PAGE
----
How Do Mortgage Rates Work?
You may be wondering how mortgage rates are decided. Obviously, you want to make sure
that you get the lowest rate possible, but how are mortgage rates determined, and what can you
do to make sure you have a low rate?
There are several outside factors that affect how mortgage rates are determined as we have
seen over the past few months. However, there are your own personal factors that can have a
significant impact on not only rates but the cost of your loan and maybe even impact if you can
qualify. The better your personal or qualifying factors, the better the interest rate you can get.
Mortgage rates are affected by the overall economy. When the economic outlook is good, rates
tend to increase, and rates fall when the outlook is not so great. Mortgage rates are determined
by many elements, including the inflation rate, the pace of job creation, and whether the
economy is growing or shrinking.
The Federal Reserve doesn’t set mortgage rates, but it does affect mortgage rates indirectly.
The Fed controls short–term interest rates by increasing the overnight rate that banks can
charge each other for holding funds or decreasing them based on the state of the economy.
While mortgage rates aren’t directly tied to the Fed rates, when the Fed rate changes, the prime
rate for mortgages usually follows suit shortly afterward.
The Federal Reserve controls short–term interest rates to control the money supply. When the
economy is struggling, as has been the case during COVID–19, the Fed lowers rates. These are
not the rates given to consumers, but the rates at which banks can borrow money to lend to
When the Fed decides they need to tighten up the money supply, they raise the Fed rate. While
this doesn’t directly increase mortgage rates, eventually, this filters through to mortgage rates
One more detail. Mortgage rates are directly tied to mortgage–backed securities which are
traded every day in the financial markets. Rates do change up and down daily (and sometimes
hourly) based on the sale of these bonds.
It is important to be connected with a loan officer that understands how the market works and
can provide guidance as to when to lock a loan and the best strategy for your transaction.
Which Personal Factors Affect Your Mortgage Rate?
You certainly cannot control the economic factors of mortgage rates, but you can most definitely
control your own personal factors. Let’s dive into what you can do to get the best mortgage rate
possible, beginning with your credit score.
A high credit score means you’re less of a risk to lenders. A high credit score shows that you
pay your bills on time and don’t overextend your credit. When lenders pull your credit, they see
you as a responsible borrower with a low risk of default.
This leads lenders to give you a better interest rate because you are less of a risk.
When you have a low credit score, lenders often change the interest rate significantly because
you’re at a higher risk of default for the mortgage you are getting. A low credit score indicates
that you may not pay your bills on time or that you have overextended yourself.
Taking steps to check and improve your credit will put you in a better position to get a lower
rate. Maximizing your credit score or improving a bad credit score is a whole different video and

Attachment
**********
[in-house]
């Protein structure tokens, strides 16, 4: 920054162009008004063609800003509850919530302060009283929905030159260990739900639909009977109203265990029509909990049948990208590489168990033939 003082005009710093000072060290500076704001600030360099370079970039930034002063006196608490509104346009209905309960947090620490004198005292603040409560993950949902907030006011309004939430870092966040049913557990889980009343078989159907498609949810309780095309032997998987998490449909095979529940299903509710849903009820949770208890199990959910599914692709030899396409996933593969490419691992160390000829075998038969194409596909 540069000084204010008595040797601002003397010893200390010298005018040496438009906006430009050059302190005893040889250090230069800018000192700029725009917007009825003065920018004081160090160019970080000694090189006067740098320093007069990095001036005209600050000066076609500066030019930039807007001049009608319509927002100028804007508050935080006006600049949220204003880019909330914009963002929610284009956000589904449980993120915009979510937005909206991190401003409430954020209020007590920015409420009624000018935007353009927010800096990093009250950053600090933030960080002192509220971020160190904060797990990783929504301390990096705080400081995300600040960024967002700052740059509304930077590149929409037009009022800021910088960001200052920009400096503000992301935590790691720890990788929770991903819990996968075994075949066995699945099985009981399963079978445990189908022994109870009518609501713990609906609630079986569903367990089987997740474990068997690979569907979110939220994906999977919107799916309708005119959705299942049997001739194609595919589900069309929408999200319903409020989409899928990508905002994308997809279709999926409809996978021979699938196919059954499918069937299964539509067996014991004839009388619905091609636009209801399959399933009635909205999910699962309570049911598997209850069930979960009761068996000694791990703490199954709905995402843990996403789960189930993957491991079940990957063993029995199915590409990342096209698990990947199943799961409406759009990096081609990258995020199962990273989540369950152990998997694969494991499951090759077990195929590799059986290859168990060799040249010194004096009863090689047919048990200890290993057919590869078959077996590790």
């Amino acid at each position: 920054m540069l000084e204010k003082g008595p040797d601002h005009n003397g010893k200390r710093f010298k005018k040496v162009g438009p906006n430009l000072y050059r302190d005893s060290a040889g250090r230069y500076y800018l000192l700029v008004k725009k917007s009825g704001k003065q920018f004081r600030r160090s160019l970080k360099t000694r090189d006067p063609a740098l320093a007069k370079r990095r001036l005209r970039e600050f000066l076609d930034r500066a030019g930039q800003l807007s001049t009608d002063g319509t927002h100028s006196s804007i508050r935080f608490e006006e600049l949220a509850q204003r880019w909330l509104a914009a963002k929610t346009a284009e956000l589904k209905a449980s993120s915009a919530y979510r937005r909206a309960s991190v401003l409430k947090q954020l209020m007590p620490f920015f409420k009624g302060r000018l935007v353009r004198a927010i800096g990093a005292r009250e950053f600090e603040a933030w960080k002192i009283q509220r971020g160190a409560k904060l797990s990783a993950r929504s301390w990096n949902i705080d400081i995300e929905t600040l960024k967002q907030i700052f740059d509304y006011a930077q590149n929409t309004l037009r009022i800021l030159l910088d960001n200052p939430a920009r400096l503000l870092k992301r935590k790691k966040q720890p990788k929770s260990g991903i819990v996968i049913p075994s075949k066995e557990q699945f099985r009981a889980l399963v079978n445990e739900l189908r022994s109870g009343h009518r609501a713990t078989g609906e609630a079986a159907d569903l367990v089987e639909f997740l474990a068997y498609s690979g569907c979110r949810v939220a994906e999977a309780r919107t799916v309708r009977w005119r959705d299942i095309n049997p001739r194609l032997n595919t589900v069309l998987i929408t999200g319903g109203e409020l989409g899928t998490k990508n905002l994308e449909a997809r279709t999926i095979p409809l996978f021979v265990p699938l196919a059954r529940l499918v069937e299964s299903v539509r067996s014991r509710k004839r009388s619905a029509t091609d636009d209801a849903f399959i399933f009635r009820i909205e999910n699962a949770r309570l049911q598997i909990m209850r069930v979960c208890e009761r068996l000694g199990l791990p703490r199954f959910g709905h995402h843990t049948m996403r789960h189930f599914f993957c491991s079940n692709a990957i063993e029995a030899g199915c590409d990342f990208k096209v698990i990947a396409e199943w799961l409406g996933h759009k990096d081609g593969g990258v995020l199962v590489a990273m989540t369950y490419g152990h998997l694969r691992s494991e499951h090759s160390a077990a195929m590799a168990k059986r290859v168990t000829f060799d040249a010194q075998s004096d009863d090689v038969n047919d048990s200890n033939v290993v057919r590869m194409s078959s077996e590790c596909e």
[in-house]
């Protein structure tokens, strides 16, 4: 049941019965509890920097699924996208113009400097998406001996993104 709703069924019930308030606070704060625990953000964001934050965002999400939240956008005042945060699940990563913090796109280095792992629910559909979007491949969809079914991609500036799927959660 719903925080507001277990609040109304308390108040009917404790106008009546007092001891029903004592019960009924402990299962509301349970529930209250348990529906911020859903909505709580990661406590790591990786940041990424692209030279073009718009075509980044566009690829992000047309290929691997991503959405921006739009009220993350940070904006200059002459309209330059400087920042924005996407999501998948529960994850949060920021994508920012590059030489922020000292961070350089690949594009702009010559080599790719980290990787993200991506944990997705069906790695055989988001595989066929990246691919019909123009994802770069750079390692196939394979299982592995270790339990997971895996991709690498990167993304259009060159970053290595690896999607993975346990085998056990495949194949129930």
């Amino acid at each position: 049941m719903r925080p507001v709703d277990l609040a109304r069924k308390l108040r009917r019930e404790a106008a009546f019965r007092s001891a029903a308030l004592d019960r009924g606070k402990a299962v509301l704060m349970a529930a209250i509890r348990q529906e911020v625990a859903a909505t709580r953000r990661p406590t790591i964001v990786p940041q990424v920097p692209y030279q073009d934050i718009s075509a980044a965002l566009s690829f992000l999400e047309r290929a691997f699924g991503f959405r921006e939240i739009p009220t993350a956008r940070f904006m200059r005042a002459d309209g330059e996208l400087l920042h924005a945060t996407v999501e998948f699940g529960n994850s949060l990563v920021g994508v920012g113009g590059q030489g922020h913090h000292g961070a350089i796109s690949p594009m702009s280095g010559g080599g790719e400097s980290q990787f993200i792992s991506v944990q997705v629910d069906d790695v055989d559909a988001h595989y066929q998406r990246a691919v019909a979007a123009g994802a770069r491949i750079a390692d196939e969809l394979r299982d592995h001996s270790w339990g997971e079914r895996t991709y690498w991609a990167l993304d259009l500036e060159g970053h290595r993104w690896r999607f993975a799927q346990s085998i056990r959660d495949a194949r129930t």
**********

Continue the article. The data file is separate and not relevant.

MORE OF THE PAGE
is not something you should do on your own and I wouldn’t recommend so–called debt
consolidation providers. You can give us a call as a start.
A loan–to–value (LTV) ratio compares the amount of a loan you’re hoping to borrow against the
appraised value of the property you want to buy. The less money you put down on the home,
the higher your LTV becomes, which is a higher risk for the lender.
When you put little money of your own into the home, you have less incentive to keep paying
the mortgage when times get tough. If you have your own money invested, though, you’re more
likely to do what’s necessary to make good on the debt.
Lenders charge higher interest rates when there is a higher risk, which means if you put more
money down you have more to lose. Another factor lenders will look at when raising your risk is
how you intend to occupy the house.
Lenders like it when the property is your primary residence, which means that you will be living
there. Interest rates are usually lowest on primary residences because it’s where you live.
You’re more likely to make your payments on time because you don’t want to lose your home
Interest rates are higher on a second home, or vacation property and even higher if the home is
an investment property that you will rent out to others.
If you have a second home or investment property and you have financial issues, you’re more
likely to default on the mortgage, putting the lender at risk.
The Bottom Line
The bottom line is that both market and personal factors affect your mortgage rate. While you
can’t do anything about market conditions, you can control your personal factors. Improving
your credit score and saving for a larger down payment are two of the best ways to improve
your chances of securing the best mortgage rates.
Be sure to take care of what you can control about mortgage rates by looking closely at your
personal factors and making them as good as possible to ensure you get the best interest rates
available when applying for a mortgage. Always be sure to work with a licensed mortgage
professional and get your questions answered.
If you or someone you know is looking to buy or refinance or just get your questions answered,
please contact me at the contact information below. I look forward to helping you get into the
house of your dreams!